IE 11 is not supported. For an optimal experience visit our site on another browser.

Biden's all quiet on the southern border. That might not last.

Analysis: There's no telling how long the president's grace period on the immigration issue will last — and some Democrats want him to put himself in the center of the crisis.
Get more newsLiveonNBC News Now

WASHINGTON — President Joe Biden's response to an influx of migrants at the U.S.-Mexico border has been muted so far. But a tightening political squeeze may force him to act more aggressively soon.

Biden's Republican critics say that he's failing to handle a crisis and that his rhetoric and policies are actually encouraging migrants to travel to the U.S. from Central America. Democrats are more subtly urging him to ensure the humane treatment of undocumented children.

What both arguments highlight is the degree to which the two-month-old Biden administration was unprepared to handle a recurring political storm that has distracted and bedeviled presidents of both parties since the last major overhaul of immigration laws in 1986.

For now, immigrant rights advocates and fellow Democrats appear willing to give him some time to implement his own policies, because, they say, his approach is so different from former President Donald Trump's.

"Trump intentionally wanted to subject these migrants to hell, to hellish conditions," former San Antonio Mayor Julián Castro, who was secretary of housing and urban development in the Obama administration, said in a telephone interview Monday. "Not only did he commit cruelty in all of our names, but his grand scheme didn't even work."

But there's no telling how long Biden's grace period will last if he can't get a handle on the surge, loosen Trump-era restrictions on legal immigration and make sure housing for detained children improves. Some Democrats want him to put himself in the center of the crisis.

"What I would like the Biden administration to do is really lean in, because the American people want this addressed once and for all," Rep. Veronica Escobar, a Democrat who represents El Paso on the Texas-Mexico border, said in a telephone interview Monday. "If we don't do it now, we can expect to have this same conversation every single year."

As they were for his predecessors, Biden's options are limited by the political reality of a Congress that is as divided as the public over immigration-related issues. And like those of many of his predecessors, his messages are mixed.

During the campaign last year, Biden's platform vowed to "restore our asylum laws so that they do what they should be designed to do — protect people fleeing persecution and who cannot return home safely."

But since he took office two months ago, he has kept a Trump administration policy, called Title 42, that expels the vast majority of undocumented adults under the auspices of combatting the spread of the coronavirus in the U.S. Last week, he told ABC News that his message to asylum-seekers facing peril in Central America's "Northern Triangle" countries — Guatemala, Honduras and El Salvador — is "don't come."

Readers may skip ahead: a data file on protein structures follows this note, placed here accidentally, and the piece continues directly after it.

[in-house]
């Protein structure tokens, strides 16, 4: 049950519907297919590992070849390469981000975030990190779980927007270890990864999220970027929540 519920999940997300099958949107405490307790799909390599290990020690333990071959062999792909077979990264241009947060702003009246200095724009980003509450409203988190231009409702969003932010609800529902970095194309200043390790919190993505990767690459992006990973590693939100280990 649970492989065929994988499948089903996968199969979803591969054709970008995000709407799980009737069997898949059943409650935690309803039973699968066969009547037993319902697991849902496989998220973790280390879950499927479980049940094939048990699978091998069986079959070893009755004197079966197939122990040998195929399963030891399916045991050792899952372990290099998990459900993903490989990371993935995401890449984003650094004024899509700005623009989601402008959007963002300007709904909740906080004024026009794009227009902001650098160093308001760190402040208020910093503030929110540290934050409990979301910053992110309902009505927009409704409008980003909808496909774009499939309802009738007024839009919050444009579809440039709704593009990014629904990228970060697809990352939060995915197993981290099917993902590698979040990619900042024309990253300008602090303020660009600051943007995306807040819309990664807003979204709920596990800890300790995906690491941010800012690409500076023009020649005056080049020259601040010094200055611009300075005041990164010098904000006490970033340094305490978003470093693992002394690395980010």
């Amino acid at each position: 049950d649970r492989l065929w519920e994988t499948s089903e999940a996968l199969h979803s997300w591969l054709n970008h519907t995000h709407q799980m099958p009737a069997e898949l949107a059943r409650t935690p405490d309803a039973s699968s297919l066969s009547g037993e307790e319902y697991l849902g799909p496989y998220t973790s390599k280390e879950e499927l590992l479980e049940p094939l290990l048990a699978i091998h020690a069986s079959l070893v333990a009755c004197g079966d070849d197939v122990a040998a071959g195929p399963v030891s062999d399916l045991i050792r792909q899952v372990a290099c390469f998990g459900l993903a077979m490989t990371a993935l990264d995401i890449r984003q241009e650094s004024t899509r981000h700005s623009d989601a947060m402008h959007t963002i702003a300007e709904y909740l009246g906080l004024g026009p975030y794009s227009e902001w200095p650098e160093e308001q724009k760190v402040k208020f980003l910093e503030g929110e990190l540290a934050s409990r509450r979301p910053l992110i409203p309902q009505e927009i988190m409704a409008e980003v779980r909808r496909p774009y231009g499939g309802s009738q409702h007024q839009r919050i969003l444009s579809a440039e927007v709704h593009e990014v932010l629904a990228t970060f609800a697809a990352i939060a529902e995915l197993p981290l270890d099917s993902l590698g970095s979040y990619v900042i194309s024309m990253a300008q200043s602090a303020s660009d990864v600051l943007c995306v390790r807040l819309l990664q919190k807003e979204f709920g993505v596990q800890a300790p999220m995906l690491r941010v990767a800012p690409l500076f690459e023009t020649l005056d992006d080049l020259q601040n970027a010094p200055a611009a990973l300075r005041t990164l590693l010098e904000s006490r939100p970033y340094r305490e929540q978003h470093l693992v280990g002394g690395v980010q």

Republicans say Biden has invited the spike in undocumented immigrants at the southern border — which included a 60 percent increase in unaccompanied minors in February — by reversing Trump's hard-line approach to limiting immigration. Now, they say, the situation is a full-blown crisis, and they're using some of the same arguments Democrats deployed against Trump.

"This is an economic crisis, it's a revenue crisis, a jobs crisis, law enforcement crisis, a national security crisis," Sen. Kevin Cramer, R-N.D., said in an interview Tuesday with Fox Business. "Above all else, it's a humanitarian crisis."

Even some Democrats are highlighting overcrowding at juvenile detention facilities.

Rep. Henry Cuellar, D-Texas, shared photos this week from inside a packed detention facility for boys that, minus metal fencing, depicted conditions not much different from conditions that led progressives to hammer Trump for keeping "kids in cages."

White House press secretary Jen Psaki said Biden sees no crisis in the administration's struggle to quickly process the number of children coming into detention centers.

"Children presenting at our border, who are fleeing violence, who are fleeing prosecution, who are fleeing terrible situations, is not a crisis," Psaki said. "We feel that it is our responsibility to humanely approach this circumstance and make sure they are treated and put in conditions that are safe."

Immigrant rights advocates who spoke to NBC News say they are confident that Biden can deal with short-, mid- and long-range challenges at the border but that his policies may take awhile to implement.

They were pleased with the appointment of Alejandro Mayorkas, a former head of Citizenship and Immigration Services, as secretary of homeland security, and they say Biden's emphasis on working with Northern Triangle countries to reduce incentives for Central Americans to journey to the U.S. is the right approach for a long-term solution.

In the meantime, said Ali Noorani, president and CEO of the National Immigration Forum, Biden is demonstrating a commitment to establish infrastructure to deal with the spike in migrant children.

"The intent of the Biden administration is to treat people with compassion," Noorani said.